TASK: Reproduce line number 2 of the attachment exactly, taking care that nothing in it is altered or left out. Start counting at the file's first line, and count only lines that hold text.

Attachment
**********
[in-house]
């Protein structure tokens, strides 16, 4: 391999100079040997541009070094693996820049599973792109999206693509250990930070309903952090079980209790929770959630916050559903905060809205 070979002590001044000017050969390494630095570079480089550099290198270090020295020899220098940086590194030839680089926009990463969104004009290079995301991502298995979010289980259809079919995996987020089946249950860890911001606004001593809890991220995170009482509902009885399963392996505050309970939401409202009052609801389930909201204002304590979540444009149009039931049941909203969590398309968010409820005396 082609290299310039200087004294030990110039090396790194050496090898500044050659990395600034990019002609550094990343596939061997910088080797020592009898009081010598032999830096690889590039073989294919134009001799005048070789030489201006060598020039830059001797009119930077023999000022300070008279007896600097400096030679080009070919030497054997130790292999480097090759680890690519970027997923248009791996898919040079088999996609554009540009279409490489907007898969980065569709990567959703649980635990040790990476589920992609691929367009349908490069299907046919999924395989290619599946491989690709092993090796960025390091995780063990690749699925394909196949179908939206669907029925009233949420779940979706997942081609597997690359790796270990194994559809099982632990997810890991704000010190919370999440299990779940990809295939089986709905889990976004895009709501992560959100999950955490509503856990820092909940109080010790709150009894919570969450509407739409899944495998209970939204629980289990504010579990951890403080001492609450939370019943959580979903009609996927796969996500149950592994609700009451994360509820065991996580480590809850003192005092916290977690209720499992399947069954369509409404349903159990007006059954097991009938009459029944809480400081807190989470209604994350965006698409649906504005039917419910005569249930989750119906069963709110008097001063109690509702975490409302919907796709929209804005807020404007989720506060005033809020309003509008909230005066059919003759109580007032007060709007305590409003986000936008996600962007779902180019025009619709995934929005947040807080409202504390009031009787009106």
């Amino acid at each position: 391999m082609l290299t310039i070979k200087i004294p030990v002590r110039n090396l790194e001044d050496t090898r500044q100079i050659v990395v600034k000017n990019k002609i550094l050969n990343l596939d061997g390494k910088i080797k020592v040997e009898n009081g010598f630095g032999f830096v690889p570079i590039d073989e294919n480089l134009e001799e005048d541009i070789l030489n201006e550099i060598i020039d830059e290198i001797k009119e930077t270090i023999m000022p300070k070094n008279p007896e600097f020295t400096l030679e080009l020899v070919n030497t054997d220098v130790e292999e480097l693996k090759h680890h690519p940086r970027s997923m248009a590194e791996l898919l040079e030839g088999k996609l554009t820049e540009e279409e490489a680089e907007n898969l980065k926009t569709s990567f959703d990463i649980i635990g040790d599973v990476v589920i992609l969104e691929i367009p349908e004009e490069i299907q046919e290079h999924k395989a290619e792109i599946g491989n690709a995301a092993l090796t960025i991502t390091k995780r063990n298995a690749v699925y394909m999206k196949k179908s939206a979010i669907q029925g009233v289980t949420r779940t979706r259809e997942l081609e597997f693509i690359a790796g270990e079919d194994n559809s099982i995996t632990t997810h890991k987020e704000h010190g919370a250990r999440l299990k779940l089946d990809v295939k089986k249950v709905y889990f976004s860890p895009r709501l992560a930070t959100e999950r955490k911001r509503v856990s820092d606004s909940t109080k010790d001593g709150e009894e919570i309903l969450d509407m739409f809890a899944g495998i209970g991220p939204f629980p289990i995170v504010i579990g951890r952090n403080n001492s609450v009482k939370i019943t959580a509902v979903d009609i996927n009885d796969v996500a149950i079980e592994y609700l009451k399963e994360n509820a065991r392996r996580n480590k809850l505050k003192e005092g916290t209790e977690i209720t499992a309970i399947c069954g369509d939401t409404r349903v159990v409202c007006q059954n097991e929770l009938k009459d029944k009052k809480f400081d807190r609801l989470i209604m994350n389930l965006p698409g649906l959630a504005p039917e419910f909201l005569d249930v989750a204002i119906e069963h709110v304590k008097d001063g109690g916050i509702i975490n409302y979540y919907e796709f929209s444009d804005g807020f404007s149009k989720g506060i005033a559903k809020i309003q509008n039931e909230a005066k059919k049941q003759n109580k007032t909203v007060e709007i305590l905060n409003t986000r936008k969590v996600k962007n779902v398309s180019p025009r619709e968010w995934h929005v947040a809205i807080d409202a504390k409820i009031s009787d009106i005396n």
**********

């Protein structure tokens, strides 16, 4: 391999100079040997541009070094693996820049599973792109999206693509250990930070309903952090079980209790929770959630916050559903905060809205 070979002590001044000017050969390494630095570079480089550099290198270090020295020899220098940086590194030839680089926009990463969104004009290079995301991502298995979010289980259809079919995996987020089946249950860890911001606004001593809890991220995170009482509902009885399963392996505050309970939401409202009052609801389930909201204002304590979540444009149009039931049941909203969590398309968010409820005396 082609290299310039200087004294030990110039090396790194050496090898500044050659990395600034990019002609550094990343596939061997910088080797020592009898009081010598032999830096690889590039073989294919134009001799005048070789030489201006060598020039830059001797009119930077023999000022300070008279007896600097400096030679080009070919030497054997130790292999480097090759680890690519970027997923248009791996898919040079088999996609554009540009279409490489907007898969980065569709990567959703649980635990040790990476589920992609691929367009349908490069299907046919999924395989290619599946491989690709092993090796960025390091995780063990690749699925394909196949179908939206669907029925009233949420779940979706997942081609597997690359790796270990194994559809099982632990997810890991704000010190919370999440299990779940990809295939089986709905889990976004895009709501992560959100999950955490509503856990820092909940109080010790709150009894919570969450509407739409899944495998209970939204629980289990504010579990951890403080001492609450939370019943959580979903009609996927796969996500149950592994609700009451994360509820065991996580480590809850003192005092916290977690209720499992399947069954369509409404349903159990007006059954097991009938009459029944809480400081807190989470209604994350965006698409649906504005039917419910005569249930989750119906069963709110008097001063109690509702975490409302919907796709929209804005807020404007989720506060005033809020309003509008909230005066059919003759109580007032007060709007305590409003986000936008996600962007779902180019025009619709995934929005947040807080409202504390009031009787009106």